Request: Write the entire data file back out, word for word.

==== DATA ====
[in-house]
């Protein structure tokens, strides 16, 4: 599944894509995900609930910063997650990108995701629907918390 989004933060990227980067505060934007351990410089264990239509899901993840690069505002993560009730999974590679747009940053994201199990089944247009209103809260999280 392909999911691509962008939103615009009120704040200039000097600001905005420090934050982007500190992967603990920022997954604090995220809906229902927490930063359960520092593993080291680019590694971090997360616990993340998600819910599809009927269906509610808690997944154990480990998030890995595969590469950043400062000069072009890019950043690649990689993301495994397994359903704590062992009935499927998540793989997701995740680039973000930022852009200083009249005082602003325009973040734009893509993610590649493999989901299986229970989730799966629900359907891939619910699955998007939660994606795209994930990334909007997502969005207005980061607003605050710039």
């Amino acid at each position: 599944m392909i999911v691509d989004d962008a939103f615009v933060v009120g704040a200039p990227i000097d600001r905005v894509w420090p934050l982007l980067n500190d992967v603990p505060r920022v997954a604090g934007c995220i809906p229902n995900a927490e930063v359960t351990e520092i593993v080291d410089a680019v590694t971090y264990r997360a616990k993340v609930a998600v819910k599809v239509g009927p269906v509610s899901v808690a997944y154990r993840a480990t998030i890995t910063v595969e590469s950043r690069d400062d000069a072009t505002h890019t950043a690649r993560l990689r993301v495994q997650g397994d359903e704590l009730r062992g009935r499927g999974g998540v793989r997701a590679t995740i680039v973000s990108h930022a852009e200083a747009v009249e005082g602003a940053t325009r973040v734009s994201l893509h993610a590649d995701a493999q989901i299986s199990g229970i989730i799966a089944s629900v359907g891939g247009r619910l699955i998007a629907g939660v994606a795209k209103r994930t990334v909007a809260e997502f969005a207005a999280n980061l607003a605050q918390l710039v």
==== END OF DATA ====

[in-house]
């Protein structure tokens, strides 16, 4: 599944894509995900609930910063997650990108995701629907918390 989004933060990227980067505060934007351990410089264990239509899901993840690069505002993560009730999974590679747009940053994201199990089944247009209103809260999280 392909999911691509962008939103615009009120704040200039000097600001905005420090934050982007500190992967603990920022997954604090995220809906229902927490930063359960520092593993080291680019590694971090997360616990993340998600819910599809009927269906509610808690997944154990480990998030890995595969590469950043400062000069072009890019950043690649990689993301495994397994359903704590062992009935499927998540793989997701995740680039973000930022852009200083009249005082602003325009973040734009893509993610590649493999989901299986229970989730799966629900359907891939619910699955998007939660994606795209994930990334909007997502969005207005980061607003605050710039």
């Amino acid at each position: 599944m392909i999911v691509d989004d962008a939103f615009v933060v009120g704040a200039p990227i000097d600001r905005v894509w420090p934050l982007l980067n500190d992967v603990p505060r920022v997954a604090g934007c995220i809906p229902n995900a927490e930063v359960t351990e520092i593993v080291d410089a680019v590694t971090y264990r997360a616990k993340v609930a998600v819910k599809v239509g009927p269906v509610s899901v808690a997944y154990r993840a480990t998030i890995t910063v595969e590469s950043r690069d400062d000069a072009t505002h890019t950043a690649r993560l990689r993301v495994q997650g397994d359903e704590l009730r062992g009935r499927g999974g998540v793989r997701a590679t995740i680039v973000s990108h930022a852009e200083a747009v009249e005082g602003a940053t325009r973040v734009s994201l893509h993610a590649d995701a493999q989901i299986s199990g229970i989730i799966a089944s629900v359907g891939g247009r619910l699955i998007a629907g939660v994606a795209k209103r994930t990334v909007a809260e997502f969005a207005a999280n980061l607003a605050q918390l710039v």